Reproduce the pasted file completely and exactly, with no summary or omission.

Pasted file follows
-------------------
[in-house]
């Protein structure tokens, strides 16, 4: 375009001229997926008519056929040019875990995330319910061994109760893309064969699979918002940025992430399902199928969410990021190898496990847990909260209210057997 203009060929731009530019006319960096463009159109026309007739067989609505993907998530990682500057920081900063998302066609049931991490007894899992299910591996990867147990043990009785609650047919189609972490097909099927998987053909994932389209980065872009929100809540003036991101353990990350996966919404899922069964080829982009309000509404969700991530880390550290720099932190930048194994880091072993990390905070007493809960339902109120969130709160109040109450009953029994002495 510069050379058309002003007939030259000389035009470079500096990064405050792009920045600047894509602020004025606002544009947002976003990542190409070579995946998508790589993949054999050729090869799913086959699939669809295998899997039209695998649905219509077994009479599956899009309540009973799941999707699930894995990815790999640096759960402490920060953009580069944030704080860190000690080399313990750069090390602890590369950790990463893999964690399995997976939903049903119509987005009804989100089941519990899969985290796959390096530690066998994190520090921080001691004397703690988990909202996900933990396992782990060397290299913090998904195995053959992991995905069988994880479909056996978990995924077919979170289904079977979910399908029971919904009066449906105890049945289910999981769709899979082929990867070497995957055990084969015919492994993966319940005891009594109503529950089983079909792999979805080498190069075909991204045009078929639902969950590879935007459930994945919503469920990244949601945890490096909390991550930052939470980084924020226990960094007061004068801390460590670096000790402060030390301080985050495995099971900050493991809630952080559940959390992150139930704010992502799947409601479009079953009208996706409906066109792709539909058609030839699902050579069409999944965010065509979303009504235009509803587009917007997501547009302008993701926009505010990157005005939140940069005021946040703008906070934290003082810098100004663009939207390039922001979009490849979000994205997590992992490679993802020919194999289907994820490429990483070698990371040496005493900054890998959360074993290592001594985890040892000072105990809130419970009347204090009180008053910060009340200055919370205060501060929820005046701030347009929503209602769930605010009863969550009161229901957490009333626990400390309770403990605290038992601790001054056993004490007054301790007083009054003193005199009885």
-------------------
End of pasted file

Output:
[in-house]
């Protein structure tokens, strides 16, 4: 375009001229997926008519056929040019875990995330319910061994109760893309064969699979918002940025992430399902199928969410990021190898496990847990909260209210057997 203009060929731009530019006319960096463009159109026309007739067989609505993907998530990682500057920081900063998302066609049931991490007894899992299910591996990867147990043990009785609650047919189609972490097909099927998987053909994932389209980065872009929100809540003036991101353990990350996966919404899922069964080829982009309000509404969700991530880390550290720099932190930048194994880091072993990390905070007493809960339902109120969130709160109040109450009953029994002495 510069050379058309002003007939030259000389035009470079500096990064405050792009920045600047894509602020004025606002544009947002976003990542190409070579995946998508790589993949054999050729090869799913086959699939669809295998899997039209695998649905219509077994009479599956899009309540009973799941999707699930894995990815790999640096759960402490920060953009580069944030704080860190000690080399313990750069090390602890590369950790990463893999964690399995997976939903049903119509987005009804989100089941519990899969985290796959390096530690066998994190520090921080001691004397703690988990909202996900933990396992782990060397290299913090998904195995053959992991995905069988994880479909056996978990995924077919979170289904079977979910399908029971919904009066449906105890049945289910999981769709899979082929990867070497995957055990084969015919492994993966319940005891009594109503529950089983079909792999979805080498190069075909991204045009078929639902969950590879935007459930994945919503469920990244949601945890490096909390991550930052939470980084924020226990960094007061004068801390460590670096000790402060030390301080985050495995099971900050493991809630952080559940959390992150139930704010992502799947409601479009079953009208996706409906066109792709539909058609030839699902050579069409999944965010065509979303009504235009509803587009917007997501547009302008993701926009505010990157005005939140940069005021946040703008906070934290003082810098100004663009939207390039922001979009490849979000994205997590992992490679993802020919194999289907994820490429990483070698990371040496005493900054890998959360074993290592001594985890040892000072105990809130419970009347204090009180008053910060009340200055919370205060501060929820005046701030347009929503209602769930605010009863969550009161229901957490009333626990400390309770403990605290038992601790001054056993004490007054301790007083009054003193005199009885």